Coping With Our Kids' Fears After Charlottesville

Coping With Our Kids' Fears After Charlottesville

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Fears of Nazis with torches are not irrational right now. As parents, we need to help our kids cope even if we ourselves are hardly reassured.

The other night, my oldest daughter came down a while after bedtime, crying hysterically. Why? When she could finally catch her breath and get words out, her answer was chilling: "I keep thinking of Nazis with torches." 

It is a scenario that I never thought I’d need to address with my children, but her fear is one that is horrifyingly rational this week. I had struggled with whether to discuss the events in Charlottesville, Va., with her. We’ve talked about the Newtown school massacre and various terrorist attacks, and those were when she was somewhat younger. Then we passed a peace vigil near our house on Monday night, and in response to her queries about what was happening, I told her a bit about the white supremacist rally and the violence that ensued. (With my younger kids, there was no doubt: This was not something we'd talk about unless they asked us directly about something they'd heard.)  

My daughter didn't say much when I first described, briefly, what had happened. But here I was, more than 24 hours later, needing to figure out what to say. 

“How do we know they won’t come here?” she asked that night. I know she is aware her grandfather—my wife’s father—was a child survivor of the Holocaust, someone who at an age similar to hers lost his entire immediate family to Nazis. I am guessing this was on her mind that night, and neither my wife nor I knew what to say in that moment. 

During the next few minutes, I tried several tacks from which I ended up retreating. My first natural instinct was to assure her they would not come to our city, our neighborhood. But can I really assert that as fact with any honesty? With nine far-right rallies planned this weekend—one here in New York—there is no way I can say that white supremacist threats would remain at a distance. 

It’s much easier to calm our kids’ fears of monsters under the bed or the thunder rattling the house. We know the former is not real and the latter will not hurt us. We can hold our kids tight and play the savior, assuring them they are safe and we are here to help them banish their fears and get back to sleep.

This is different, as so much else seems to be these days. We grown-ups are ourselves struggling to deal with our own fears and trying to process how we’ve come to the place where fears of neo-Nazis with torches and guns here in the U.S. are entirely realistic. And this is not from some paranoid fringe. As I’ve been processing the incident with my daughter, a Facebook friend who is not prone to extremes or hysterics posted, “Last night, I had a nightmare involving men in white outfits marching with burning torches on a dark street and a bonfire with babies being thrown in.”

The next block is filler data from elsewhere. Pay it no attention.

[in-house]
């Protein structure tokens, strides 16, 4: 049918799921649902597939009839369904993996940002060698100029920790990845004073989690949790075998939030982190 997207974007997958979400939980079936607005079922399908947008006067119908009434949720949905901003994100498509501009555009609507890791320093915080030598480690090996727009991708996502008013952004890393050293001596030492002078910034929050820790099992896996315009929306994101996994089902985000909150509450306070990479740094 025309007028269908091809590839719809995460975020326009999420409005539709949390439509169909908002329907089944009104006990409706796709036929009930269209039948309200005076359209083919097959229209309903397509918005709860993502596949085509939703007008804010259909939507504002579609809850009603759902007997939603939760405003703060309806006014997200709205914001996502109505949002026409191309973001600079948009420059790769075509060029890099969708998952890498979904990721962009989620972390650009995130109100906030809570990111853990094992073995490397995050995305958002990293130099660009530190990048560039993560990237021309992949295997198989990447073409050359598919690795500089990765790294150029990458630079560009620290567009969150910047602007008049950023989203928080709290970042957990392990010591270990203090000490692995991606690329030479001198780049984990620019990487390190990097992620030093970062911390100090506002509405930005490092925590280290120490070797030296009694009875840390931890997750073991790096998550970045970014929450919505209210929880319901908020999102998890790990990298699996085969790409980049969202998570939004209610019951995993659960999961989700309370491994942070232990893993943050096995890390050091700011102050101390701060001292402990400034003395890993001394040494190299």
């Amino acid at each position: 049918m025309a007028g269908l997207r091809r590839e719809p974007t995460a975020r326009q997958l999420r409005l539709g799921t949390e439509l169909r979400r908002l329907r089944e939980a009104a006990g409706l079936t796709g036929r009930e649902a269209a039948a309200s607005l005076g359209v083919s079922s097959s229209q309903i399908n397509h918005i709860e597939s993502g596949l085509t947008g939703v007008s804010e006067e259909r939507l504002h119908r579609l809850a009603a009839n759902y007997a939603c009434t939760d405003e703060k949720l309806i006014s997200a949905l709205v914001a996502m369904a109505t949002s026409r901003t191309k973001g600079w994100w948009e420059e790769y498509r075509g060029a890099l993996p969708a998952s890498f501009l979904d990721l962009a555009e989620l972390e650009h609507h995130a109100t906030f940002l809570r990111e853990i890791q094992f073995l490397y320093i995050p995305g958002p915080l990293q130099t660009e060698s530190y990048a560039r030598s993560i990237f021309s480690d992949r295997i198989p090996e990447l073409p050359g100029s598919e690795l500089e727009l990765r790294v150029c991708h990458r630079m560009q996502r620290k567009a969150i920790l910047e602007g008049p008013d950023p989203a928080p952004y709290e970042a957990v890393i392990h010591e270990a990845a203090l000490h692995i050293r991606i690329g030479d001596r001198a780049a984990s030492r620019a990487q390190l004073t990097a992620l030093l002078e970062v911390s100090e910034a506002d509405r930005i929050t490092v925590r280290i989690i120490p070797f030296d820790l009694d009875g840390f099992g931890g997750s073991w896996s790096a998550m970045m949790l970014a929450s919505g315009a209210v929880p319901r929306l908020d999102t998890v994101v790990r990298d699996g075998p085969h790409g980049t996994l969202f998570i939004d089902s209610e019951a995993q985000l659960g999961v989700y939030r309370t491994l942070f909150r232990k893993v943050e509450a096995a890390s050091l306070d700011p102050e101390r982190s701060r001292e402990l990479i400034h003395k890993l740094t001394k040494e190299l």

So we are called on to reassure our kids even as we seek reassurance ourselves. Our own quest may seem to be in vain sometimes, but we cannot fail to offer comfort to our children, even as we cannot lie to them and give them false hope either. I wasn't a parent when the Sept. 11 attacks happened, but I imagine the challenge was similar: This was (and is) not some distant conflict, but rather the reality in our own cities.

In the end, we told my daughter more about the outpouring of opposition to the white supremacists in Charlottesville. We told her about the political leaders who have so forcefully stood on the side of what’s right, despite what we’ve heard and not heard from our president. We told her about the communal organizations that exist to counter hate and protect the victims of it. We told her about a vigil just blocks from our house, which we unfortunately could not attend, at which several hundred of our neighbors rallied against hate and for peace and justice. We told her we cannot control everything in our world, but we can control some things: We can work to make the world a better place, to love and be kind, and to fight for justice for everybody. 

We talked for a long time that night. Once calmed down, she pivoted quickly to another topic on her mind: “How is Donald Trump president if Hillary got more votes?” Suddenly, we were talking electoral college, and unsurprisingly, that eventually bored her enough that she was able to go to sleep. But the change of topic was telling; she gets it, that there is a connection between what happened in Charlottesville and what is happening—and who is working in—the White House. 

This conversation ended with her successfully calmed, for the moment at least, her fears put off for another day, most likely, rather than banished outright. But for me and my wife, it was unsettling, to say the least, another layer of anxiety on top of all the anxieties the news cycle has already been sparking in us. 

We need to be honest with our kids without being too honest—we cannot lie to them, and yet we cannot let them despair. Know your kids and what they can handle, and always modulate responses based on their age and personalities. Try to answer their questions, and only their questions, directly and concisely, without adding more than is neccessary. 

I am left with just this: a hope that we can all heed the words I stumbled upon in that conversation and work together with the next generation to make this world a better, more just, more love-filled, safer place.

RELATED: How to talk to kids about tragedies in the news

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